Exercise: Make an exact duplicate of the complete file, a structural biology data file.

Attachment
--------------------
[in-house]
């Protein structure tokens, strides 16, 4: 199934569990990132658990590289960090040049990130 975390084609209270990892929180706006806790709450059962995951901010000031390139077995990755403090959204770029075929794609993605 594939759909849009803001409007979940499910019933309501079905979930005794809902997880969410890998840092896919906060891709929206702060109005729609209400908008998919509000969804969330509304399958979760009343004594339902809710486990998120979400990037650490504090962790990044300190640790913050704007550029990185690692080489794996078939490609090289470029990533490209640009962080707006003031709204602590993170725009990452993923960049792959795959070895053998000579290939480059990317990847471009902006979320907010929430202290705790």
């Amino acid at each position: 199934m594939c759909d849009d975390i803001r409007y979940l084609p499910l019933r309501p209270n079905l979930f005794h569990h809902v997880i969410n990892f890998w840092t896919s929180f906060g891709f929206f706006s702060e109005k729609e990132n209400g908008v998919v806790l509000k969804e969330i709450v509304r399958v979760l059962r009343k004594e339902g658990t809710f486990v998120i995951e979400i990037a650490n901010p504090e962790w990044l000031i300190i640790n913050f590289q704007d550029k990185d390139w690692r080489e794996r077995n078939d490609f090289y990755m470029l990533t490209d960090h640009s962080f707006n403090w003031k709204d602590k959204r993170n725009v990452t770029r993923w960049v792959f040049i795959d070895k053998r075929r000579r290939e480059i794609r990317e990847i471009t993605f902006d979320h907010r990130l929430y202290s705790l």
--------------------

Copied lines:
[in-house]
């Protein structure tokens, strides 16, 4: 199934569990990132658990590289960090040049990130 975390084609209270990892929180706006806790709450059962995951901010000031390139077995990755403090959204770029075929794609993605 594939759909849009803001409007979940499910019933309501079905979930005794809902997880969410890998840092896919906060891709929206702060109005729609209400908008998919509000969804969330509304399958979760009343004594339902809710486990998120979400990037650490504090962790990044300190640790913050704007550029990185690692080489794996078939490609090289470029990533490209640009962080707006003031709204602590993170725009990452993923960049792959795959070895053998000579290939480059990317990847471009902006979320907010929430202290705790």
């Amino acid at each position: 199934m594939c759909d849009d975390i803001r409007y979940l084609p499910l019933r309501p209270n079905l979930f005794h569990h809902v997880i969410n990892f890998w840092t896919s929180f906060g891709f929206f706006s702060e109005k729609e990132n209400g908008v998919v806790l509000k969804e969330i709450v509304r399958v979760l059962r009343k004594e339902g658990t809710f486990v998120i995951e979400i990037a650490n901010p504090e962790w990044l000031i300190i640790n913050f590289q704007d550029k990185d390139w690692r080489e794996r077995n078939d490609f090289y990755m470029l990533t490209d960090h640009s962080f707006n403090w003031k709204d602590k959204r993170n725009v990452t770029r993923w960049v792959f040049i795959d070895k053998r075929r000579r290939e480059i794609r990317e990847i471009t993605f902006d979320h907010r990130l929430y202290s705790l």